This federal program provides forgiveness for the remaining balance (principal and interest) of Direct Loans after the borrower makes qualifying payments covering 120 separate monthly payments, while working in a qualifying public service position.
There are three areas of qualification that need to be met simultaneously, over a period of 120 months or 10-years. During this time, progress towards PSLF can be halted and resumed as needed – meaning the 120 months of payments and work do not have to be consecutive during the 10-year period. Qualifications include eligible loans, eligible payments and qualifying employment.
Eligible Loans: Any non-defaulted loan made under the Direct Loan program may be eligible, including:
- Direct Subsidized and Unsubsidized Loans
- Direct PLUS Loans
- Direct Consolidation Loans
Other federal student loans that could be made eligible, by including in a Direct Consolidation Loan, include the following:
- Federal Family Education Loans (FFEL) Stafford, PLUS, and Consolidation Loans
- Federal Perkins Loans
- Certain Health Professions and Nursing Loans
Only payments made towards eligible loans will count as a part of the required 120 payments needed for forgiveness.
Eligible Payments: Borrowers are required to make payments to cover 120 separate monthly payments while enrolled in an eligible repayment plan. Eligible repayment plans include the following plans:
- Standard (or a plan where the payment is not less than the monthly amount required under the 10- year Standard repayment plan)
- Income-Contingent Repayment (ICR)
- Income-Based Repayment (IBR)
- Revised Pay As You Earn (REPAYE)
- Pay As You Earn (PAYE)
For answers to commonly asked questions about PSLF, review the Federal Student Aid website. Use the PSLF Help Tool to search for a qualifying employer, learn what you may need to do to qualify for PSLF, and complete the PSLF form to keep track of your progress.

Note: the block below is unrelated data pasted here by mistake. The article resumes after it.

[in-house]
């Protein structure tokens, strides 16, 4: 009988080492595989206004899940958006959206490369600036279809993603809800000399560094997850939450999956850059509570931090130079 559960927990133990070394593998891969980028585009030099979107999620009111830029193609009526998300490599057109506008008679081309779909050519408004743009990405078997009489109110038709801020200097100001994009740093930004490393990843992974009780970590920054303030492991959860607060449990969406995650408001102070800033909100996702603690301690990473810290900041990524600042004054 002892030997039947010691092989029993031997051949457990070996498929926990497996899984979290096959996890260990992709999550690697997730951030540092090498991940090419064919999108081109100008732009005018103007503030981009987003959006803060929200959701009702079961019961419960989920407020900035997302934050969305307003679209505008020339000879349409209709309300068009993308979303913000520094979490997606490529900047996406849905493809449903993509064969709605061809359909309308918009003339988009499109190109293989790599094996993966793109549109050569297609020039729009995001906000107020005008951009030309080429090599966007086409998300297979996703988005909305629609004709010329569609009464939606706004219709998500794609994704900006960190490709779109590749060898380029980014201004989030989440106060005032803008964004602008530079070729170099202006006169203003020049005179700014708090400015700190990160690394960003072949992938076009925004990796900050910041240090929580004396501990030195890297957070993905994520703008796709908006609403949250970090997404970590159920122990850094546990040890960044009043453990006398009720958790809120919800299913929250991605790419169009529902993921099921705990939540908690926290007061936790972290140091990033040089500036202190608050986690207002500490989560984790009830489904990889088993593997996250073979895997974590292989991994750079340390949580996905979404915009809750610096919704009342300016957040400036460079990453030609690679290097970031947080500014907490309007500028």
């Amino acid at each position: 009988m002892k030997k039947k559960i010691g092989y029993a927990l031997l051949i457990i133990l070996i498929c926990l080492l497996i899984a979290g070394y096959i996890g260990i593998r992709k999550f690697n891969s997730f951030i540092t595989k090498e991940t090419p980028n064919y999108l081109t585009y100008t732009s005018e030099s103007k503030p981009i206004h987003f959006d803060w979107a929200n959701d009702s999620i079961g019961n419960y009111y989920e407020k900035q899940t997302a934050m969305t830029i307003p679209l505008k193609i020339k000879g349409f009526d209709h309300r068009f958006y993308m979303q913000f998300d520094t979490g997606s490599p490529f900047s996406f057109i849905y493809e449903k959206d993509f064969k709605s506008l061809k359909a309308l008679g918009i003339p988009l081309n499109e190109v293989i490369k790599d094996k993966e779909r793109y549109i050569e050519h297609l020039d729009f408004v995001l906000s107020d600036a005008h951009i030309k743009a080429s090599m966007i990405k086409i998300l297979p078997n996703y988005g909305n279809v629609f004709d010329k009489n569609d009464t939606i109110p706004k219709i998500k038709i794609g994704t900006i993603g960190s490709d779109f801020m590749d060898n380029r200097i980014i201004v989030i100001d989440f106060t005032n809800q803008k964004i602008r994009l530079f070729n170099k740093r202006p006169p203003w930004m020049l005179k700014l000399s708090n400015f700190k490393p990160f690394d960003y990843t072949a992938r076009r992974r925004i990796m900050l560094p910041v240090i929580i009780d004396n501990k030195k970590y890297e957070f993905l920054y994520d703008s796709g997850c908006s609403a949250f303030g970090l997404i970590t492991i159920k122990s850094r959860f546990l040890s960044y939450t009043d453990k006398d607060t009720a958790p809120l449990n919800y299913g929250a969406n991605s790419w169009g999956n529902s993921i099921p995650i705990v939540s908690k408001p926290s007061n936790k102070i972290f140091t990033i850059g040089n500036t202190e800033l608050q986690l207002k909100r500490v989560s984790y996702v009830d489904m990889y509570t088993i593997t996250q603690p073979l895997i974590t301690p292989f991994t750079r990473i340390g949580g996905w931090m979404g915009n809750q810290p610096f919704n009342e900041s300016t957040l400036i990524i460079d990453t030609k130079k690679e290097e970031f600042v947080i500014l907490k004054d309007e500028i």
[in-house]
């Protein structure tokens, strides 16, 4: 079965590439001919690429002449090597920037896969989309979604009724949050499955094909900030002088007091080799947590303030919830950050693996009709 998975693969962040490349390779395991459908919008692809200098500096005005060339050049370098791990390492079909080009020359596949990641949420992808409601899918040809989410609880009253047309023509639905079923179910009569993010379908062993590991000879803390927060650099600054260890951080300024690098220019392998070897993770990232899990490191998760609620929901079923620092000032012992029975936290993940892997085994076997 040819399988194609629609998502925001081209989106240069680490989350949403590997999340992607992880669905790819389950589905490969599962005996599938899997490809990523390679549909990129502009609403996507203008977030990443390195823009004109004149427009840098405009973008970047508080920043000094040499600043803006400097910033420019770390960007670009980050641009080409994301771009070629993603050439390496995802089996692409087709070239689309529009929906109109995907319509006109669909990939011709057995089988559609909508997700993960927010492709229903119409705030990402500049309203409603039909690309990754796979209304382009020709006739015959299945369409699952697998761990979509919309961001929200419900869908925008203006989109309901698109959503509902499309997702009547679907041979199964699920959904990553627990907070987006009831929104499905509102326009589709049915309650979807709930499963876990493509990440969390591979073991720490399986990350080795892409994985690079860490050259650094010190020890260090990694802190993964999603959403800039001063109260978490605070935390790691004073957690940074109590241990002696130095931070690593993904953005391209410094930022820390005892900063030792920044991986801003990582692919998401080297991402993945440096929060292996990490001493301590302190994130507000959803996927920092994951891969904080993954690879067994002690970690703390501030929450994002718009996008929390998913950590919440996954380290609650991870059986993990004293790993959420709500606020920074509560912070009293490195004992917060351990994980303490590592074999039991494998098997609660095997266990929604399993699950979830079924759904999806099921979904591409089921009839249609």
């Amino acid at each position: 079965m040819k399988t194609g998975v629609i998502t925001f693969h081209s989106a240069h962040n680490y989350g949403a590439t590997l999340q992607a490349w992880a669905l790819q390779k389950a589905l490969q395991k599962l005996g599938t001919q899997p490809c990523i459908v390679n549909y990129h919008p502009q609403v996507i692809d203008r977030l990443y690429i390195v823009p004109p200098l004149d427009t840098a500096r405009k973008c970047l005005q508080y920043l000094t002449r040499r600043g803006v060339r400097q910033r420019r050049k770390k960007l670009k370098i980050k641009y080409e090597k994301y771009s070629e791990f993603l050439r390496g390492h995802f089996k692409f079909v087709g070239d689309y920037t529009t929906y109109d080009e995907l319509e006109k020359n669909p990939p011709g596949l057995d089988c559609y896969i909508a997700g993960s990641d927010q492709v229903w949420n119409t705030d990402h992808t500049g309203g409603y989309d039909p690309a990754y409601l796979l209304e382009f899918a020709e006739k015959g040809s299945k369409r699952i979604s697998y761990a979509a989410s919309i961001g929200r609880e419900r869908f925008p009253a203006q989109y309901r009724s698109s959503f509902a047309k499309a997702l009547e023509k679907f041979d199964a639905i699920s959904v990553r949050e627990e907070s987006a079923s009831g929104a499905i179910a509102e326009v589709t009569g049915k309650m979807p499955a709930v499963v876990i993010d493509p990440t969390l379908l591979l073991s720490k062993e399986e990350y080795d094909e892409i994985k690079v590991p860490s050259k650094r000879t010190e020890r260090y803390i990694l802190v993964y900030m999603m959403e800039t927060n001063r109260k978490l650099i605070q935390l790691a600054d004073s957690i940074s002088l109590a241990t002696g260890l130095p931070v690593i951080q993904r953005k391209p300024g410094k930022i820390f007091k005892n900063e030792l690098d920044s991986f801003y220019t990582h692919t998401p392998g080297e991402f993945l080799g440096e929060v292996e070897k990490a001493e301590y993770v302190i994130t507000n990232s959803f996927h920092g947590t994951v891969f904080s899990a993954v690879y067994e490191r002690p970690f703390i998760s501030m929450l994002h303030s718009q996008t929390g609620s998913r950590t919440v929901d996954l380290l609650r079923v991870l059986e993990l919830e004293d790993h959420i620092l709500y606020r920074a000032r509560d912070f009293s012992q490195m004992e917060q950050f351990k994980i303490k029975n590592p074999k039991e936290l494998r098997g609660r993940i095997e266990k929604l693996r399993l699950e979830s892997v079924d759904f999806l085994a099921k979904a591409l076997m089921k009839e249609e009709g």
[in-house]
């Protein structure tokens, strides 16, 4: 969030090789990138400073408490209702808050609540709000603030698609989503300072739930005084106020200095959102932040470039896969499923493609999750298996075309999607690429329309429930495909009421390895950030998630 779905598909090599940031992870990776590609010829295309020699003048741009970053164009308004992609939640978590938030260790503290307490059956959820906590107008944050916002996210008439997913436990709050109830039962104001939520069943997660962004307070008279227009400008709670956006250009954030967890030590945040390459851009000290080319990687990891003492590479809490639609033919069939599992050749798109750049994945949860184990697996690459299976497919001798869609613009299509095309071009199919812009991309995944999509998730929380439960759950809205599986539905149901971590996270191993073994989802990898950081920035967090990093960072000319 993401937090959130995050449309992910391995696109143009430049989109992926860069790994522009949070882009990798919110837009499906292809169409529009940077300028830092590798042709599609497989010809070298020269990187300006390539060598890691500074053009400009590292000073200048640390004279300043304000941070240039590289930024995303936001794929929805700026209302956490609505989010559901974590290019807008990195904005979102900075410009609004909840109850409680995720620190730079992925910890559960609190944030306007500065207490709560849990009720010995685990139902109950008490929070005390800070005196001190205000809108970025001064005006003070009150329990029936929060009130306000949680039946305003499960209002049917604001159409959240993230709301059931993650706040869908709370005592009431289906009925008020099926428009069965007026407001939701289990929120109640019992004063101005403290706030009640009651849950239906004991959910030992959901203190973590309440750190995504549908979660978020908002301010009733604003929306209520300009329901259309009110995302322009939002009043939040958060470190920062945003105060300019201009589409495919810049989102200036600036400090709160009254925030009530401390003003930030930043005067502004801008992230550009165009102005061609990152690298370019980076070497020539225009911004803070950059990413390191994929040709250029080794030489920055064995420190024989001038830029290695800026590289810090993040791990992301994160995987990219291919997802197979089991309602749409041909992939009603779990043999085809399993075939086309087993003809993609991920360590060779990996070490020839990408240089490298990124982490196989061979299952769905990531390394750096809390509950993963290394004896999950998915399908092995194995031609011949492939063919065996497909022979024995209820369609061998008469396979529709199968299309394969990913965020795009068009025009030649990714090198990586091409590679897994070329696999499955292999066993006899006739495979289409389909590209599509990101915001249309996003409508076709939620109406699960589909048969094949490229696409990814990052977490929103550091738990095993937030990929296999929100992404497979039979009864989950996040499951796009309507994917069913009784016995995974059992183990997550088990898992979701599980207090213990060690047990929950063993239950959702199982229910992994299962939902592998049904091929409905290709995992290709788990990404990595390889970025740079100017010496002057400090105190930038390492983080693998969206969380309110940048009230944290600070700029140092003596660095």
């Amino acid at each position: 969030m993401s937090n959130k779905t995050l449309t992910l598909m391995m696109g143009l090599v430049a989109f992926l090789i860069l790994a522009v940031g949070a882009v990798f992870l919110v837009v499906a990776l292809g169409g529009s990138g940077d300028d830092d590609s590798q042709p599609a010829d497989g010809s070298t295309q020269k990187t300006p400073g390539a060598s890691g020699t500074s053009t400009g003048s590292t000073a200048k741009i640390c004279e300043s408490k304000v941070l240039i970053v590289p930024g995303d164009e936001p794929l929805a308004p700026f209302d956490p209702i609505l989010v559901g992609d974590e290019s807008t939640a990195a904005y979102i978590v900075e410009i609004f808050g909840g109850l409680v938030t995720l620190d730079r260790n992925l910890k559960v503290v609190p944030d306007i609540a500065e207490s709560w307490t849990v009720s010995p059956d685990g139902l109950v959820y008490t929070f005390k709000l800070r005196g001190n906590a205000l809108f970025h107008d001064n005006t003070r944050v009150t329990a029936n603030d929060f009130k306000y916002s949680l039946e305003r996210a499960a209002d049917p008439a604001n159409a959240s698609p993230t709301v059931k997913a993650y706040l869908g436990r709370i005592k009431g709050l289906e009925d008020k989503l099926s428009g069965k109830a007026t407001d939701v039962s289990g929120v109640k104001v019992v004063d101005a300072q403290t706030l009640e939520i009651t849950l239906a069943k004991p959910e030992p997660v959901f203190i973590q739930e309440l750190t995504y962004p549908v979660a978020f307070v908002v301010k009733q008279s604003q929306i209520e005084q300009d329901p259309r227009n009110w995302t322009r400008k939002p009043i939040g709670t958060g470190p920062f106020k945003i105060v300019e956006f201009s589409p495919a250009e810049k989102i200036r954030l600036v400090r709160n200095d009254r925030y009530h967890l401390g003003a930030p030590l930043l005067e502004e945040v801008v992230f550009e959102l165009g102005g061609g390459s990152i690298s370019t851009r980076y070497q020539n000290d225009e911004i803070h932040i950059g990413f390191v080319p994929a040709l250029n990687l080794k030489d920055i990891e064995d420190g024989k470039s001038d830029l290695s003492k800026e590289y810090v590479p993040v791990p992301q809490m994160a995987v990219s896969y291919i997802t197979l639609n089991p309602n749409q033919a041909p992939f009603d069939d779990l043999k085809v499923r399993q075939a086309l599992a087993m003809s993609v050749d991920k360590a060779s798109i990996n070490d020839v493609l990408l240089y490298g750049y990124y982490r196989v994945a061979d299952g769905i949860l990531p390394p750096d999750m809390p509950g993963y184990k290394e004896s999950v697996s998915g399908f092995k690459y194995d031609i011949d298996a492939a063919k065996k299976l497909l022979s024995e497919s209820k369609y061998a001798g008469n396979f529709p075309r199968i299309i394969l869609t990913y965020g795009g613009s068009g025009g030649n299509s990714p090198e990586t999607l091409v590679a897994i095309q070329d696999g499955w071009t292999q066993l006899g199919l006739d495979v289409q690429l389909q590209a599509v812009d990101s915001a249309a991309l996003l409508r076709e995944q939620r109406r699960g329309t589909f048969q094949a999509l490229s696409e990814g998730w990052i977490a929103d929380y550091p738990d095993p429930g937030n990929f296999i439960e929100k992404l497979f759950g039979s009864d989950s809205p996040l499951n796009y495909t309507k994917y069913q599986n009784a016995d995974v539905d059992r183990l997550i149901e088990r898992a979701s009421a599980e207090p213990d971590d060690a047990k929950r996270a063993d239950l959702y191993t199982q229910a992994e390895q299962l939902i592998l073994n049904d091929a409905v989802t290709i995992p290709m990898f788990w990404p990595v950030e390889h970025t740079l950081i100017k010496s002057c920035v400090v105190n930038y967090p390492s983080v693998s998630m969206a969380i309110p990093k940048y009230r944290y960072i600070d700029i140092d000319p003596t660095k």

Borrowers must be employed full-time (at least 30 hours per week) in a qualifying public service position (a) during the period in which he or she made 120 monthly payments, (b) at the time of application for loan forgiveness, and (c) at the time the remaining principal and interest are forgiven.
Qualifying public service employment includes work in 501(c)(3) non-profit organizations, government organizations, and/or other not-for-profit organizations that provide certain types of qualifying public service. This type of employment could include work at qualifying medical schools and teaching hospitals, employment with AmeriCorps or Peace Corps, military service, public health, public safety, and other similar types of employments. More details can be found on the Federal Student Aid website.
|Additional PSLF Resources:|
The Current State of PSLF (video)
Income-Driven Repayment Plans and PSLF
Questions to Consider When Evaluating Residency Programs
- Does your potential residency location qualify as a “non-profit organization”?
- Will it meet the criteria for this loan forgiveness program?
The best way to find out the answers to these questions is to ask during your interview. The answers you receive may help you decide where you want to do your residency. The PSLF Help Tool may also help you with determining if your potential employer may qualify as an eligible employer.
Use the Public Service Loan Forgiveness Form to indicate your interest in the PSLF program. This form will also track your eligible PSLF employment so it should be submitted annually and immediately before and after a change in employment.
PSLF is in the news. Discussion is on-going regarding the continuation of the program in its current state. The AAMC is collecting examples of why students plan to enter PSLF. Submit your PSLF story here.
Review recorded webinars on PSLF and other repayment topics at aamc.org/videowebinars.
Disclaimer: This fact sheet provides a summary of the Public Service Loan Forgiveness Program and is intended as general information only. See the Public Service Loan Forgiveness (PSLF) Checklist for more details. The information in this document is based on federal regulations and is subject to change.